By Michael Destein, Director of Industry Solutions, Siperian Inc.
The advent of new regulations such as the Basel II Accord and the need for more rigor and visibility in managing risk are driving financial services institutions to seek out new systems and processes that decrease exposure to unseen, miscalculated credit and operational risk. One common root cause of miscalculation or operational error is incorrect, incomplete, or inaccessible counterparty reference data.
To address this problem, organizations should implement a reliable, persistent repository (or hub) of counterparty reference data. While many organizations may look to re-purpose existing technology platforms such as CRM applications or Data Warehouses for these requirements, it is not recommended as it is not only a complex and costly exercise but worse it typically achieves only limited success. A new and purpose-built technology is needed; a master data integration and management hub designed to solve these very challenges. Further, the hub will integrate, manage, and share the trusted and globally complete views of the counterparty, the hierarchy of parent/subsidiary relationships, and dynamic links to credit ratings, positions, and transactions.
More specifically, the hub provides financial service companies with valuable capabilities including:
Improved accuracy of measuring credit risk
Visibility and drill down of counterparty risk exposure by industry concentration, geography, arbitrary rating units
Active monitoring of activities triggering business rule driven alerts
These capabilities yield benefits beyond Basel II compliance; in fact, organizations taking this approach can also optimize risks and improve their capital efficiency. They also will have built the basis for improved reference data for CRM, compliance, trading, and risk systems-- thereby transforming their compliance initiatives into a competitive advantage.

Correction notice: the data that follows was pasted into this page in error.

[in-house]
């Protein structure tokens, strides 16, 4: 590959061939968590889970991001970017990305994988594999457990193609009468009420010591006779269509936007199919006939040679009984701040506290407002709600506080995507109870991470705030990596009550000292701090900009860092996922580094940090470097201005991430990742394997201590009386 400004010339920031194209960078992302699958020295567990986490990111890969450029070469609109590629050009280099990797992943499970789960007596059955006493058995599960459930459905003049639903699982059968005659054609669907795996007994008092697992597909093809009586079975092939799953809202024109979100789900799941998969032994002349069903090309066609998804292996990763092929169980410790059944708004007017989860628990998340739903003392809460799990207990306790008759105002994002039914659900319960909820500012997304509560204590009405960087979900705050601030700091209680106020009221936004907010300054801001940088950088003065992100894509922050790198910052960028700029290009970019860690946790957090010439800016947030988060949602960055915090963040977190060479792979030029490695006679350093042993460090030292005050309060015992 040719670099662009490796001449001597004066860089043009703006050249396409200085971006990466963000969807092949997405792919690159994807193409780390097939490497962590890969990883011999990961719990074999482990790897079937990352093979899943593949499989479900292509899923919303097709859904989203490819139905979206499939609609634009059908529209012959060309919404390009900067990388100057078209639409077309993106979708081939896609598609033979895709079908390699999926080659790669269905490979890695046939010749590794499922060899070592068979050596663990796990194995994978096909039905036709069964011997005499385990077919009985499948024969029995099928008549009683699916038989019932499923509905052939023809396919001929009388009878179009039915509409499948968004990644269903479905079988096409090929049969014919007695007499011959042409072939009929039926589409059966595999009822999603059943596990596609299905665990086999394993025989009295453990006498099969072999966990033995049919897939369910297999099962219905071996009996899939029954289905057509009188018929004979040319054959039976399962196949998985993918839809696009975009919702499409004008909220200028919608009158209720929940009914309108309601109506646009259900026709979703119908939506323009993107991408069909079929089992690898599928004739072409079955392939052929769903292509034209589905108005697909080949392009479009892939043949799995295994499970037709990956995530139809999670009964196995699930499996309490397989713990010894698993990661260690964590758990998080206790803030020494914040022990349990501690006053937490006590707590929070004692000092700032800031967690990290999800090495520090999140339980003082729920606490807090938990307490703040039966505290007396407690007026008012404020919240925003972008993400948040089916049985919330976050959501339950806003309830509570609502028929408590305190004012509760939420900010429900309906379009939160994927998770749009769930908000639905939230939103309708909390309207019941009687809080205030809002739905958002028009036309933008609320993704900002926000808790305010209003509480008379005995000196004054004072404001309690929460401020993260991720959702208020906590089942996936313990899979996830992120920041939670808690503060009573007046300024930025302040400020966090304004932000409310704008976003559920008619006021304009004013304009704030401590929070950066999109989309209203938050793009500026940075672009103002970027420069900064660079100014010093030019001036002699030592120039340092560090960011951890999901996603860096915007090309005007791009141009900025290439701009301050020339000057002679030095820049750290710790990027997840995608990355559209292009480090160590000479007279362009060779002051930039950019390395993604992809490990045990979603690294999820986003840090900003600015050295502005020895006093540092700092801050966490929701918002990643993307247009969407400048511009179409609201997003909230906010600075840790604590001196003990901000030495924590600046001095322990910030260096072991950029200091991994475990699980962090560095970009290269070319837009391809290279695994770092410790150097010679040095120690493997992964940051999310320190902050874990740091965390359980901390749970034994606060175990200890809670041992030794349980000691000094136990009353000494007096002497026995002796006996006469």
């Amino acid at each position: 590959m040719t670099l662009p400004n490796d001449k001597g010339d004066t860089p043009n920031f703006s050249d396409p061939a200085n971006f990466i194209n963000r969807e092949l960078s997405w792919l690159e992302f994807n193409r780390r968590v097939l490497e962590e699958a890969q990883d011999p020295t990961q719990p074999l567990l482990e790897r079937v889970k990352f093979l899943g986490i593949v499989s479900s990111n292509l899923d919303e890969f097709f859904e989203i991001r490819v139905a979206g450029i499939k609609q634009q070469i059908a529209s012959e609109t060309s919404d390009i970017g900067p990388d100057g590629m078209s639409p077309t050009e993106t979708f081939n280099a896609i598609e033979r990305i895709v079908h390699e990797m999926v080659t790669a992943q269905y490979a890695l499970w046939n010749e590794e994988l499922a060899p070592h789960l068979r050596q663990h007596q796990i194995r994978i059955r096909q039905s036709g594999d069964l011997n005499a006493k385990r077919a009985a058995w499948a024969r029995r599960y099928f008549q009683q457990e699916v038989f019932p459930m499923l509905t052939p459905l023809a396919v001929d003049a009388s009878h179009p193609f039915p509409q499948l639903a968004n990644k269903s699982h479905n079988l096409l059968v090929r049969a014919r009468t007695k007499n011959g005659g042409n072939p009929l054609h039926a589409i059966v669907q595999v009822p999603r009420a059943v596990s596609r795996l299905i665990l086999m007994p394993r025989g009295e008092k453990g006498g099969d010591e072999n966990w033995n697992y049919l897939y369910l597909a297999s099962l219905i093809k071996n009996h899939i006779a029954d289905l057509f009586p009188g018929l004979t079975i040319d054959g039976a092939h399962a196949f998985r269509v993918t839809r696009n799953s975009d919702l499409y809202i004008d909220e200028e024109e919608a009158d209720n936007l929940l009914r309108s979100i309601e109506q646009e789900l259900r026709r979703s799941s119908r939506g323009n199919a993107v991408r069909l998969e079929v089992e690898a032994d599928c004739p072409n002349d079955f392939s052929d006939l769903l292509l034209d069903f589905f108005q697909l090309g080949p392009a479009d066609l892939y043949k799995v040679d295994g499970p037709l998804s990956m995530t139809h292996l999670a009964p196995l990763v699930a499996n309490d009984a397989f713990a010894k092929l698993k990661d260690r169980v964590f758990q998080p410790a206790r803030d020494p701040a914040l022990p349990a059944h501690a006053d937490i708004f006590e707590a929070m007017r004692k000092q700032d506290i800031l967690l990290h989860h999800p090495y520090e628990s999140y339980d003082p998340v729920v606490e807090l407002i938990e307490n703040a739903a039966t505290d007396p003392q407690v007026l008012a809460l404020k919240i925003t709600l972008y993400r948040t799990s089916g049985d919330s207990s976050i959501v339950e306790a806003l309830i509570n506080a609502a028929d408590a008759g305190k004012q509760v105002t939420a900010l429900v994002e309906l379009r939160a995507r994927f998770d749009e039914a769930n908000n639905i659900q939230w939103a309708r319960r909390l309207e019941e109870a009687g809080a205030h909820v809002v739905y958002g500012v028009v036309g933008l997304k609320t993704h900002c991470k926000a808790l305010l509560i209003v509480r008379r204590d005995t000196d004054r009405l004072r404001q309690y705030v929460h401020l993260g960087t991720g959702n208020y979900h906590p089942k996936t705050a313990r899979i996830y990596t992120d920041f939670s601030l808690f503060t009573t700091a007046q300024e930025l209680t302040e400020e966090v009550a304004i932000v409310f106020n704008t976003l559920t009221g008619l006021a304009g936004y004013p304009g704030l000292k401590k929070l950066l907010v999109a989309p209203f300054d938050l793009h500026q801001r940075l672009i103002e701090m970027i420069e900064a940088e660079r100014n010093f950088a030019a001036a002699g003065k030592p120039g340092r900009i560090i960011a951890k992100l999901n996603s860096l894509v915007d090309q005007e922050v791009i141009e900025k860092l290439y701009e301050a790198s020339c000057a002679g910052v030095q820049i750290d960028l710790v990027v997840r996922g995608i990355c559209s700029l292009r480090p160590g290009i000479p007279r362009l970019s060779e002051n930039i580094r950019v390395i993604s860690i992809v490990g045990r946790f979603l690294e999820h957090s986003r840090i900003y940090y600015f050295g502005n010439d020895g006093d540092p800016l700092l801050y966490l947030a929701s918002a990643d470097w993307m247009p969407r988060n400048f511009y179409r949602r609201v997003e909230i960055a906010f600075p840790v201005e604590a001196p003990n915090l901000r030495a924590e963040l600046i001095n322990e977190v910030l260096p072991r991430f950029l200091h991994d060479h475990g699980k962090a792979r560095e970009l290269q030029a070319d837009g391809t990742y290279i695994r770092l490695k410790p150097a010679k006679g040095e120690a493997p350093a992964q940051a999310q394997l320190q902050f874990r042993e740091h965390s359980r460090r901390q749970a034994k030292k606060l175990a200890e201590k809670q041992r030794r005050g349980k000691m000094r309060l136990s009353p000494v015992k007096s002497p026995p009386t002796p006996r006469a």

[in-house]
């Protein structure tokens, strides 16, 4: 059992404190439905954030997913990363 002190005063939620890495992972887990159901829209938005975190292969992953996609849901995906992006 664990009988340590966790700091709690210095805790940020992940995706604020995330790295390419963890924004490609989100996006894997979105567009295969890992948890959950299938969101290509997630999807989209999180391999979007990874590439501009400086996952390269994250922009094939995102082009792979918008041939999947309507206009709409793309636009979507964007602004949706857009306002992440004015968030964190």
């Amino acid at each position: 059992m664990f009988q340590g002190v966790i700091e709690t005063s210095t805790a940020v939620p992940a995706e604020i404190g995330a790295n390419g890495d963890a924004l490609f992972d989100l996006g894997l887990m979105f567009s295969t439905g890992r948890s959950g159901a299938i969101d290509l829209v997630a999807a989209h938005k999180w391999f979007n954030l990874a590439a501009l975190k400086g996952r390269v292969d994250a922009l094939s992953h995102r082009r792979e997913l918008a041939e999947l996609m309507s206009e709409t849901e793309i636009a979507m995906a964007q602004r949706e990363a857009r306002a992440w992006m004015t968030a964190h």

The Basel II Opportunity
Today, smart financial institutions are finding ways to leverage compliance initiatives such as Basel II to advance their business and increase competitive advantage. One common theme is maximizing capital efficiency.
With the general requirement for more rigor and visibility in managing credit risk and exposure, financial institutions need new systems to increase transparency and reliability of identifying the counterparty legal entity. Furthermore, risk managers want to view aggregate exposures according to exposure mitigation techniques. This requires flexibility in risk analysis, reporting and drill down to consolidate exposure at different levels such as bank structure, asset class, geography, product attribute, and arbitrary rating units.
The corresponding IT challenge is how to manage counterparty master data and match the counterparty to risk exposures both over time and in real time when that data is dispersed across multiple systems and multiple divisions. Inevitably, there are multiple “unique” identifiers, which means that data is often conflicting, and subsidiaries are not properly grouped. In order to manage market, credit, and operational risk, managers, analysts and trading desks must have an accurate and detailed view of the counterparty, and the ability to link in real time to counterparty transaction and summary data. Without this accurate view for instance, an overly conservative capital allocation policy may result with an attendant reduction in the return on capital.
Having an accurate, global counterparty view yields benefits beyond capital efficiency including:
Straight-Through Processing: The trading desk wants Straight-Through Processing although without the accurate counterparty reference data, the trades often require manual intervention. Further, the systems need to be smart enough not to just match on exact names, but rather to use common sense reasoning in finding “fuzzy” matches due to vagaries in data entry.
**Adhering to Regulatory Mandates: Compliance managers need to prove they have policies and procedures for a host of regulatory mandates, to know your customer and ensure that all proper procedures are being followed. Without a centralized, online source of client and counterparty activity, compliance failures may go unnoticed, a fraud perpetuated, exposure realized, or an audit failed.
**Cross Sell Efficiencies: Whether spurred by acquisitions, partnerships, or internal goals, marketing initiatives to cross sell products across customer bases is a tried and true strategy. But to succeed, customer data must be aligned across channels, integrated, cross-referenced, and correlated to products and services offered.